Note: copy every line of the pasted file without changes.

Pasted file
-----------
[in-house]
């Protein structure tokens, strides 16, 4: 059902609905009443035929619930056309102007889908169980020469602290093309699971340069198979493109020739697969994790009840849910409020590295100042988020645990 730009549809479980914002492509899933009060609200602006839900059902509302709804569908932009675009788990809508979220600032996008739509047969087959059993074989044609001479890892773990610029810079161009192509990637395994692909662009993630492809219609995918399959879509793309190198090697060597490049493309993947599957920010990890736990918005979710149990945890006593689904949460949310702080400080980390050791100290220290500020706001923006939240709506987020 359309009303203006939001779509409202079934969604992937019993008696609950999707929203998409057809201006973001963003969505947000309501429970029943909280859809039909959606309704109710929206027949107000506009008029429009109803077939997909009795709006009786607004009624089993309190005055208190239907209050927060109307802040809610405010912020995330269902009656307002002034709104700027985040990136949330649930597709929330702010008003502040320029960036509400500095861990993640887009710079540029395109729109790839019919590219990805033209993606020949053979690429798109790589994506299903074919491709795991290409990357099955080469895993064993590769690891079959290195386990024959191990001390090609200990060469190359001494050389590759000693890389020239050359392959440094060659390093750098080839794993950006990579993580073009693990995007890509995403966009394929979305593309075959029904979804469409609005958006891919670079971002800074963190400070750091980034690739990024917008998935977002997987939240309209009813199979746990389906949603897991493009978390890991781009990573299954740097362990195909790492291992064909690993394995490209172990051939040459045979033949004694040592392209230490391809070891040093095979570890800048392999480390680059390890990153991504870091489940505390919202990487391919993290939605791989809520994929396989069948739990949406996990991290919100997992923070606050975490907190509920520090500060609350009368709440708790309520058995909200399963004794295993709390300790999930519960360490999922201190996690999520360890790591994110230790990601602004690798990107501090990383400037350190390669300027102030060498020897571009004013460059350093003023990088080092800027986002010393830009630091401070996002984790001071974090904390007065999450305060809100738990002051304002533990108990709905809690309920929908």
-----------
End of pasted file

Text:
[in-house]
């Protein structure tokens, strides 16, 4: 059902609905009443035929619930056309102007889908169980020469602290093309699971340069198979493109020739697969994790009840849910409020590295100042988020645990 730009549809479980914002492509899933009060609200602006839900059902509302709804569908932009675009788990809508979220600032996008739509047969087959059993074989044609001479890892773990610029810079161009192509990637395994692909662009993630492809219609995918399959879509793309190198090697060597490049493309993947599957920010990890736990918005979710149990945890006593689904949460949310702080400080980390050791100290220290500020706001923006939240709506987020 359309009303203006939001779509409202079934969604992937019993008696609950999707929203998409057809201006973001963003969505947000309501429970029943909280859809039909959606309704109710929206027949107000506009008029429009109803077939997909009795709006009786607004009624089993309190005055208190239907209050927060109307802040809610405010912020995330269902009656307002002034709104700027985040990136949330649930597709929330702010008003502040320029960036509400500095861990993640887009710079540029395109729109790839019919590219990805033209993606020949053979690429798109790589994506299903074919491709795991290409990357099955080469895993064993590769690891079959290195386990024959191990001390090609200990060469190359001494050389590759000693890389020239050359392959440094060659390093750098080839794993950006990579993580073009693990995007890509995403966009394929979305593309075959029904979804469409609005958006891919670079971002800074963190400070750091980034690739990024917008998935977002997987939240309209009813199979746990389906949603897991493009978390890991781009990573299954740097362990195909790492291992064909690993394995490209172990051939040459045979033949004694040592392209230490391809070891040093095979570890800048392999480390680059390890990153991504870091489940505390919202990487391919993290939605791989809520994929396989069948739990949406996990991290919100997992923070606050975490907190509920520090500060609350009368709440708790309520058995909200399963004794295993709390300790999930519960360490999922201190996690999520360890790591994110230790990601602004690798990107501090990383400037350190390669300027102030060498020897571009004013460059350093003023990088080092800027986002010393830009630091401070996002984790001071974090904390007065999450305060809100738990002051304002533990108990709905809690309920929908």